Plant myself at the gates of Hope


I have a friend who traffics in words. She is not a minister, but a psychiatrist in the health clinic at a prestigious women’s college. We were sitting once not long after a student she had known, and counseled, committed suicide in the dormitory there. My friend, the doctor, the healer, held the loss very closely in those first few days, not unprofessionally, but deeply, fully — as you or I would have, had this been someone in our care.

At one point (with tears streaming down her face), she looked up in defiance (this is the only word for it) and spoke explicitly of her vocation, as if out of the ashes of that day she were renewing a vow or making a new covenant (and I think she was). She spoke explicitly of her vocation, and of yours and mine. She said, “You know I cannot save them. I am not here to save anybody or to save the world. All I can do — what I am called to do — is to plant myself at the gates of Hope. Sometimes they come in; sometimes they walk by. But I stand there every day and I call out till my lungs are sore with calling, and beckon and urge them in toward beautiful life and love…

There’s something for all of us there, I think. Whatever our vocation, we stand, beckoning and calling, singing and shouting, planted at the gates of Hope. This world and our people are beautiful and broken, and we are called to raise that up — to bear witness to the possibility of living with the dignity, bravery, and gladness that befits a human being. That may be what it is to “live our mission.”

~ Victoria Safford, excerpt from “The Small Work in the Great Work



  1. Is there a higher purpose? Somehow I don’t think so.

    Liked by 2 people

    • None. Period.


    • And here’s one other excerpt that left a mark on me:

      “Well, courage yes. And certainly imagination. But there was more. . . . ” They will tell us that once you have glimpsed the world as it might be, as it ought to be, as it’s going to be (however that vision appears to you), it is impossible to live compliant and complacent anymore in the world as it is. To march was a dangerous risk— but not to was a risk of another kind— of living half-dead, with no name, unremembered, in the dark , surviving on scraps and crumbs and the outright threats and pious ultimatums of the hate-filled present moment. Why not risk all that, and walk out into the sun in the summer and walk around in the world as it ought to be, thereby bringing it to bear? Why not march and carry on, act out, act up, as if your life depended on it? (Bishop John Shelby Spong calls it “solar ethics”— to commit to living as the very sun itself lives, that is, to do what you were created to do, to shine and shine without regard for recognition or permanence or reward, to love and simply be for the sake of loving and living and being.)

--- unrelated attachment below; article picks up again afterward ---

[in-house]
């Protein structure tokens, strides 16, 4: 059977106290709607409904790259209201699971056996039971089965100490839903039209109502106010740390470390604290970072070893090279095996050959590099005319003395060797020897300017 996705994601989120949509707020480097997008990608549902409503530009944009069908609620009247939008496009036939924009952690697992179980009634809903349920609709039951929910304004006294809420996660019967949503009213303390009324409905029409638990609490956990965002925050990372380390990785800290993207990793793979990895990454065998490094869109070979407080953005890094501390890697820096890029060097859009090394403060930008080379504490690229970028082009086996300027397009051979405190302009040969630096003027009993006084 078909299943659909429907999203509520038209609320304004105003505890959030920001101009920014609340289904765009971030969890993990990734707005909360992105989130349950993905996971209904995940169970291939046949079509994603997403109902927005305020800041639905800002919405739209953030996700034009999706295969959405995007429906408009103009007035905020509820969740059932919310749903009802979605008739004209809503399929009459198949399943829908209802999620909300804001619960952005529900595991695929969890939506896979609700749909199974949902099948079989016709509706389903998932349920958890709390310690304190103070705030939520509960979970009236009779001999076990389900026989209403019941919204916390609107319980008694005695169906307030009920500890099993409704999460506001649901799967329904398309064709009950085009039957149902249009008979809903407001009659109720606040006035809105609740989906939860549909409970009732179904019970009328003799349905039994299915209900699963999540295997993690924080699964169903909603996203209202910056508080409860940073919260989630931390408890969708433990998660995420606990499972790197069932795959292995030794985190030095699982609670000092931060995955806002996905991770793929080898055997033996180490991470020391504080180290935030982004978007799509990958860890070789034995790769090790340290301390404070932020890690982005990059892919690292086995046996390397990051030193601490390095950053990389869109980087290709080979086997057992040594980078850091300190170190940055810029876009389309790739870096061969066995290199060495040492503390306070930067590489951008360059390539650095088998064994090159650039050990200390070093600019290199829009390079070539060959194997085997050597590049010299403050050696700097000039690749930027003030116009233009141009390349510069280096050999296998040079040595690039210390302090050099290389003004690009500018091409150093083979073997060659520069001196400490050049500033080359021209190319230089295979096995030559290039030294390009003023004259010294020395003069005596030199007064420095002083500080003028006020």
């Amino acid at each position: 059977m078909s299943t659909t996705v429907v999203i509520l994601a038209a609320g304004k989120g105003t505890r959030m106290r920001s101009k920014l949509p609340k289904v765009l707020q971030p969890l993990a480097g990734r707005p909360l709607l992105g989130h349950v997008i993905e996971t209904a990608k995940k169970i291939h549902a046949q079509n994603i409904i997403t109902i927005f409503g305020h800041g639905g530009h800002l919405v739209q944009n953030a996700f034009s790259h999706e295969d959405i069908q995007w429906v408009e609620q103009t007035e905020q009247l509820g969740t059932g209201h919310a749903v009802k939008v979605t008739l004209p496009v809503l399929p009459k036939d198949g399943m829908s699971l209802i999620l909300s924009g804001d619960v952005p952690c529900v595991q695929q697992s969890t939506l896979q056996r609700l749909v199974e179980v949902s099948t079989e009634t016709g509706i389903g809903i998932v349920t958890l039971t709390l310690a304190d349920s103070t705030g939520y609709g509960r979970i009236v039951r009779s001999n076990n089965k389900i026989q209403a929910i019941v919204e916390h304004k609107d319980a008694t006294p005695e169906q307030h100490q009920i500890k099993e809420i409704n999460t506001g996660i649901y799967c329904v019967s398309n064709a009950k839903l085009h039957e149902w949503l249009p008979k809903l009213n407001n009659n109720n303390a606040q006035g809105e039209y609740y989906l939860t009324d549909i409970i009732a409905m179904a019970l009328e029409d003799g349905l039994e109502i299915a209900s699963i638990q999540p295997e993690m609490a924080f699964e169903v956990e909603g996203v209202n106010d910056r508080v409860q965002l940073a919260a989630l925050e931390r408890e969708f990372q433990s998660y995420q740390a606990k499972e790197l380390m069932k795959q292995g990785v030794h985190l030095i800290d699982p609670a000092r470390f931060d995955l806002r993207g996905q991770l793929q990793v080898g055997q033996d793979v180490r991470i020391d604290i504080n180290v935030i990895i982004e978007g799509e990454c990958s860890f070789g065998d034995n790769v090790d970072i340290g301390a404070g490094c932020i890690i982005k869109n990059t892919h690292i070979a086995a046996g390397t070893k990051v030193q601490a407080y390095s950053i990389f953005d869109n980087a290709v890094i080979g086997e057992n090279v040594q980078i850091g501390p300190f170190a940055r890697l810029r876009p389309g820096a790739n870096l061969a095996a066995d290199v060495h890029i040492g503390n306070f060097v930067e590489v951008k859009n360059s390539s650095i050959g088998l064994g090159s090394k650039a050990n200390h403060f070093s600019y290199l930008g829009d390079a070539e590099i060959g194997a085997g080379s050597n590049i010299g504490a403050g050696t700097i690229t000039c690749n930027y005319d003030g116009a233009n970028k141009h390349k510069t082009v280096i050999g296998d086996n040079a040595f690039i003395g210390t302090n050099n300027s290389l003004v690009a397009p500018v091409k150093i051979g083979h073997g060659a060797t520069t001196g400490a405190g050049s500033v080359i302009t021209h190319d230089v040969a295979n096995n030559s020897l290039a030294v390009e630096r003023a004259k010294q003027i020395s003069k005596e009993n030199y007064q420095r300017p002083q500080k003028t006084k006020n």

~ Victoria Safford

      Liked by 3 people

  2. Great reminder to us all. Thanks David. We can all make a difference when we come from a place of care and love.

    Liked by 1 person

  3. What an image…planting oneself at the gates of hope and calling out til her lungs are sore. Moved.

    Liked by 1 person

  4. Beautifully expressed.

    Liked by 1 person

  5. Very deep and moving.

    Liked by 1 person

  6. this is so well said and very true –

    Liked by 1 person

  7. Magnificent post. Utterly magnificent.

    Liked by 1 person

  8. And know when to let go…..

    Liked by 1 person

  9. I ran across this last week. It kinda blew me away.

    Liked by 1 person

Leave a Reply

Fill in your details below or click an icon to log in: Logo

You are commenting using your account. Log Out /  Change )

Facebook photo

You are commenting using your Facebook account. Log Out /  Change )

Connecting to %s

%d bloggers like this: